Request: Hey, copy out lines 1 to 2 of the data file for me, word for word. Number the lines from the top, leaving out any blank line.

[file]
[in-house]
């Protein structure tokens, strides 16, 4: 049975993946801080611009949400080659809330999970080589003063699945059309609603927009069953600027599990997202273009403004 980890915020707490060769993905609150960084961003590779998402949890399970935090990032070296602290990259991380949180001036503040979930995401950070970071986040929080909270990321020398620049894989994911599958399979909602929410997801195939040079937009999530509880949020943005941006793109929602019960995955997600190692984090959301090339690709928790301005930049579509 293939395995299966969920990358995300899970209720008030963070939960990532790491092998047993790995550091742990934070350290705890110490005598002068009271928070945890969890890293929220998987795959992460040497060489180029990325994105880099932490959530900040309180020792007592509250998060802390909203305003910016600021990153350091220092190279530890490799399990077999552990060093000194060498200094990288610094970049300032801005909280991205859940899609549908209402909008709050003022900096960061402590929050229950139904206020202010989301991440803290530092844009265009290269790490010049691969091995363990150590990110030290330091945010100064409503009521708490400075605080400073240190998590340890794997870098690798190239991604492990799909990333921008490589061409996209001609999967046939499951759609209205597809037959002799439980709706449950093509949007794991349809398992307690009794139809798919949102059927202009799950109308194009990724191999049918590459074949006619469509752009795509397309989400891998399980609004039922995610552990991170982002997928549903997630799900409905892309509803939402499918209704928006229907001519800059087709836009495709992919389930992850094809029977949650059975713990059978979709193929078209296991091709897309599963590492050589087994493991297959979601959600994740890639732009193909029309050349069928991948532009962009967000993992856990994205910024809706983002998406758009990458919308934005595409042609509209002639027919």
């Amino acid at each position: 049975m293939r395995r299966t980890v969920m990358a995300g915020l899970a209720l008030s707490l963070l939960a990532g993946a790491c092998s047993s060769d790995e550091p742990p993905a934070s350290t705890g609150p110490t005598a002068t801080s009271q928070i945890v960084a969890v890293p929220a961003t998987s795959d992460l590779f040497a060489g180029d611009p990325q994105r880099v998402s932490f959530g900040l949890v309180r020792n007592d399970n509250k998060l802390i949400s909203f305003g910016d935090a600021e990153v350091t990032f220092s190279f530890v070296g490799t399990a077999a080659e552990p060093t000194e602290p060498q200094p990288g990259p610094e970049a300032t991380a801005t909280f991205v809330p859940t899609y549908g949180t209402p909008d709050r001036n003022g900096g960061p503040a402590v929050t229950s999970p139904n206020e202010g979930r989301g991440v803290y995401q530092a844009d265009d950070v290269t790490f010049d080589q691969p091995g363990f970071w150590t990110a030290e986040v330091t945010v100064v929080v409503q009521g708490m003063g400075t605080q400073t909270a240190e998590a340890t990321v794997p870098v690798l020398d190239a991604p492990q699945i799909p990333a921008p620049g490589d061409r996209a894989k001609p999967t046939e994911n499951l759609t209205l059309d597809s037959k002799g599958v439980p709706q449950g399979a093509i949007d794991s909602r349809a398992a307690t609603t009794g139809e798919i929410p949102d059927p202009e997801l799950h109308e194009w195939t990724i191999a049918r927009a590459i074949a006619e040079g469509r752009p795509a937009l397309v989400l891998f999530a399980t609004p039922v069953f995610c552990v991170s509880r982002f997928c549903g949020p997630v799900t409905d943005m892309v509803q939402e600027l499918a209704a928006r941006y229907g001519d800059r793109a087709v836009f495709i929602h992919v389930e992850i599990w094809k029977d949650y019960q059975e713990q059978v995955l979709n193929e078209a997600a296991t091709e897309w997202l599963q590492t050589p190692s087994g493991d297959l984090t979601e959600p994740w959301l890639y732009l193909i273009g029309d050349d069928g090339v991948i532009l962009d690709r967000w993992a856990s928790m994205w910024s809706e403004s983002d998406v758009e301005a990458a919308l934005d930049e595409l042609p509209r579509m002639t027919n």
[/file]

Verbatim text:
[in-house]
């Protein structure tokens, strides 16, 4: 049975993946801080611009949400080659809330999970080589003063699945059309609603927009069953600027599990997202273009403004 980890915020707490060769993905609150960084961003590779998402949890399970935090990032070296602290990259991380949180001036503040979930995401950070970071986040929080909270990321020398620049894989994911599958399979909602929410997801195939040079937009999530509880949020943005941006793109929602019960995955997600190692984090959301090339690709928790301005930049579509 293939395995299966969920990358995300899970209720008030963070939960990532790491092998047993790995550091742990934070350290705890110490005598002068009271928070945890969890890293929220998987795959992460040497060489180029990325994105880099932490959530900040309180020792007592509250998060802390909203305003910016600021990153350091220092190279530890490799399990077999552990060093000194060498200094990288610094970049300032801005909280991205859940899609549908209402909008709050003022900096960061402590929050229950139904206020202010989301991440803290530092844009265009290269790490010049691969091995363990150590990110030290330091945010100064409503009521708490400075605080400073240190998590340890794997870098690798190239991604492990799909990333921008490589061409996209001609999967046939499951759609209205597809037959002799439980709706449950093509949007794991349809398992307690009794139809798919949102059927202009799950109308194009990724191999049918590459074949006619469509752009795509397309989400891998399980609004039922995610552990991170982002997928549903997630799900409905892309509803939402499918209704928006229907001519800059087709836009495709992919389930992850094809029977949650059975713990059978979709193929078209296991091709897309599963590492050589087994493991297959979601959600994740890639732009193909029309050349069928991948532009962009967000993992856990994205910024809706983002998406758009990458919308934005595409042609509209002639027919």